What I don't understand is the situation in Greece for example. Why does the EU need to bail out the holders of Greek debt and how would a default threaten the integrity of the Eurozone?

So far the only explanation I've heard is the old contagion and systemic failure argument. I believe this argument somewhat for AIG but it doesn't ring true for Greece. People have long been aware of the excessive borrowing of Greece. The market should have demanded higher and higher interest rates to accept their debt offerings. Who kept lending to these people and why should German and French taxpayers have to bail them out? Am I missing something?

It seems everyone loves capitalism until it comes to the point of losses and change. The whole point is that people should take risks and sometimes you lose. No one should take risks that threaten the integrity of the entire system.
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Old 02-15-2010, 06:23 PM   #31
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We only have ourselves to blame. We (the American people) vote these guys into office and allow the special interests to manipulate the system. Why are the fossil fuel energy companies still subsidized (isn't the industry mature enough after all this time)?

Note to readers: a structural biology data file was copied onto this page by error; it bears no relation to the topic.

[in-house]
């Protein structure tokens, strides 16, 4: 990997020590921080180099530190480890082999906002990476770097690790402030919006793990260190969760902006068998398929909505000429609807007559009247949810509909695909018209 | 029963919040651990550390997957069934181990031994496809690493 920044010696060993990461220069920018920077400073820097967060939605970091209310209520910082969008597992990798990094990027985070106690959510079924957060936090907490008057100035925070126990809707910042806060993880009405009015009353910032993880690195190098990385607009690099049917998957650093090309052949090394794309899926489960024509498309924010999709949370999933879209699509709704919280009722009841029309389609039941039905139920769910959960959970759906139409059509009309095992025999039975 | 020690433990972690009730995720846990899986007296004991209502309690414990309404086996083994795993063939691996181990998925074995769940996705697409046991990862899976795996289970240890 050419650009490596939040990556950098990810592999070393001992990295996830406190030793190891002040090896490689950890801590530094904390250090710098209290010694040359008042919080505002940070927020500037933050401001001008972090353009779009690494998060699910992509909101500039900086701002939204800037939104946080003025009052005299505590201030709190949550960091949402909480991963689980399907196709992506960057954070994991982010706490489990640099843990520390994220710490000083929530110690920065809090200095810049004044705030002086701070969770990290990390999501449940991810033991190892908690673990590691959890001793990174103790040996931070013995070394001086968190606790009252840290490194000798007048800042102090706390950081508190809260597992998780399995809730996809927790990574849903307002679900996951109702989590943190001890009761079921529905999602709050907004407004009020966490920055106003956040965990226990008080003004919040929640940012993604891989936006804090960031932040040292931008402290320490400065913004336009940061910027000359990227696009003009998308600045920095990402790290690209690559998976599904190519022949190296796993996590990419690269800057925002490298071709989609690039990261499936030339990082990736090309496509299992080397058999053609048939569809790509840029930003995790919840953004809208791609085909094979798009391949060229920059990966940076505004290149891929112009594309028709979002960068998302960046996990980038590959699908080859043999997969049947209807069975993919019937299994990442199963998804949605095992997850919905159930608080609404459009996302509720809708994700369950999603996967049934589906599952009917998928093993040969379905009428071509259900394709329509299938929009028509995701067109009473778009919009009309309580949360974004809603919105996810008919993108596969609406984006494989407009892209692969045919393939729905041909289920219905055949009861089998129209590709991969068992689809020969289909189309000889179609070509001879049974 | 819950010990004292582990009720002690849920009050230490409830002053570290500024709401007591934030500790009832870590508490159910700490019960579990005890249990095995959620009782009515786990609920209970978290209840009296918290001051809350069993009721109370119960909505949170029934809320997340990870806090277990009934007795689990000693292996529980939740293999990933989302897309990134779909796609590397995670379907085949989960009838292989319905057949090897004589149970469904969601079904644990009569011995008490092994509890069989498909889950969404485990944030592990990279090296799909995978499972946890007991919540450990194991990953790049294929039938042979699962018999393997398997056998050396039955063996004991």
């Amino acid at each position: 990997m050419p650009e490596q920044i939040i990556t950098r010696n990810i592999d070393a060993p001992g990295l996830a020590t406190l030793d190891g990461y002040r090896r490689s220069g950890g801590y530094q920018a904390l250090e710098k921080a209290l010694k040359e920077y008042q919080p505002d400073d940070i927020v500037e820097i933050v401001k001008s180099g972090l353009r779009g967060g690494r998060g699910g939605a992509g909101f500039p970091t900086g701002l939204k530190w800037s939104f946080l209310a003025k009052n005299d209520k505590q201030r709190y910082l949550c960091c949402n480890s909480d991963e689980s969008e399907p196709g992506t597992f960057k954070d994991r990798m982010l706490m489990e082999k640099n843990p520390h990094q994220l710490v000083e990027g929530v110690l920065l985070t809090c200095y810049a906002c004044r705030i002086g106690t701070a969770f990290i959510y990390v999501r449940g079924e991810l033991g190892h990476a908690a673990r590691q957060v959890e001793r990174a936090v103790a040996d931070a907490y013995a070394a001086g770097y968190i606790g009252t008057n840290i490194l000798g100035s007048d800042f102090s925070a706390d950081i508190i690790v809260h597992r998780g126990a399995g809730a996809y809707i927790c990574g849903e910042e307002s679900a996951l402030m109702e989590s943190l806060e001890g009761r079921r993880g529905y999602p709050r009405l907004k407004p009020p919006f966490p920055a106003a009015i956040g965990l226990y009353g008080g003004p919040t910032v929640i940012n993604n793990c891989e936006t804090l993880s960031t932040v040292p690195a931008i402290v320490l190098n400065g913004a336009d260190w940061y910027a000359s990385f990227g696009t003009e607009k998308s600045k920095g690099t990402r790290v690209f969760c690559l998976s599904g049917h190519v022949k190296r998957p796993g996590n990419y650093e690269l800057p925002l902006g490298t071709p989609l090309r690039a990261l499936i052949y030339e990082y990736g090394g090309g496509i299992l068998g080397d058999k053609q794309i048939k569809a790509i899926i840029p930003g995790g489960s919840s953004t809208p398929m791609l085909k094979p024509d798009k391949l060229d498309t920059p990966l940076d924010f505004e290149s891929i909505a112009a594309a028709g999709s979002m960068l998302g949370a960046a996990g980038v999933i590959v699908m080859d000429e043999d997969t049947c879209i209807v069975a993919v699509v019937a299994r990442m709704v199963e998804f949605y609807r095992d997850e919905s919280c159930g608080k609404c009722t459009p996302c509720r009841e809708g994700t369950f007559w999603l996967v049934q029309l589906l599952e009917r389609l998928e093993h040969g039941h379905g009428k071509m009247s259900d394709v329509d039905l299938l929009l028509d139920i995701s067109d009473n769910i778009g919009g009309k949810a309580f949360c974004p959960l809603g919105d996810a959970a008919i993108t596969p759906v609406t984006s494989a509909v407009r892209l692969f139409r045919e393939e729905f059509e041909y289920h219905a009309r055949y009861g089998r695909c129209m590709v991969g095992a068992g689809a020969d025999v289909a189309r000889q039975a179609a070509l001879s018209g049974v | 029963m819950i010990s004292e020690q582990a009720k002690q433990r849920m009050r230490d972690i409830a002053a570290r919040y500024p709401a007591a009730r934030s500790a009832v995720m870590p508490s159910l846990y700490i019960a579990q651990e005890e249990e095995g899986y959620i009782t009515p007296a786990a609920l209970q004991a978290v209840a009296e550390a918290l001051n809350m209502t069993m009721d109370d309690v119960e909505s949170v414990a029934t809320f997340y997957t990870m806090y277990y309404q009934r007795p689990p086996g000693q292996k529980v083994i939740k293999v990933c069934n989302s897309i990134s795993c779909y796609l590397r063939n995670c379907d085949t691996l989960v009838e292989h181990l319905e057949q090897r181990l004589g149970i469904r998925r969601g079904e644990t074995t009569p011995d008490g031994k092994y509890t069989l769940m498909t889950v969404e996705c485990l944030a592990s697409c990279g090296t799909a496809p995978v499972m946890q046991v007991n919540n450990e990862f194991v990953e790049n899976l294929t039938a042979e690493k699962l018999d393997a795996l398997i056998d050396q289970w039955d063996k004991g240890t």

What I don't understand is the situation in Greece for example. Why does the EU need to bail out the holders of Greek debt and how would a default threaten the integrity of the Eurozone?

So far the only explanation I've heard is the old contagion and systemic failure argument. I believe this argument somewhat for AIG but it doesn't ring true for Greece. People have long been aware of the excessive borrowing of Greece. The market should have demanded higher and higher interest rates to accept their debt offerings. Who kept lending to these people and why should German and French taxpayers have to bail them out? Am I missing something?

It seems everyone loves capitalism until it comes to the point of losses and change. The whole point is that people should take risks and sometimes you lose. No one should take risks that threaten the integrity of the entire system.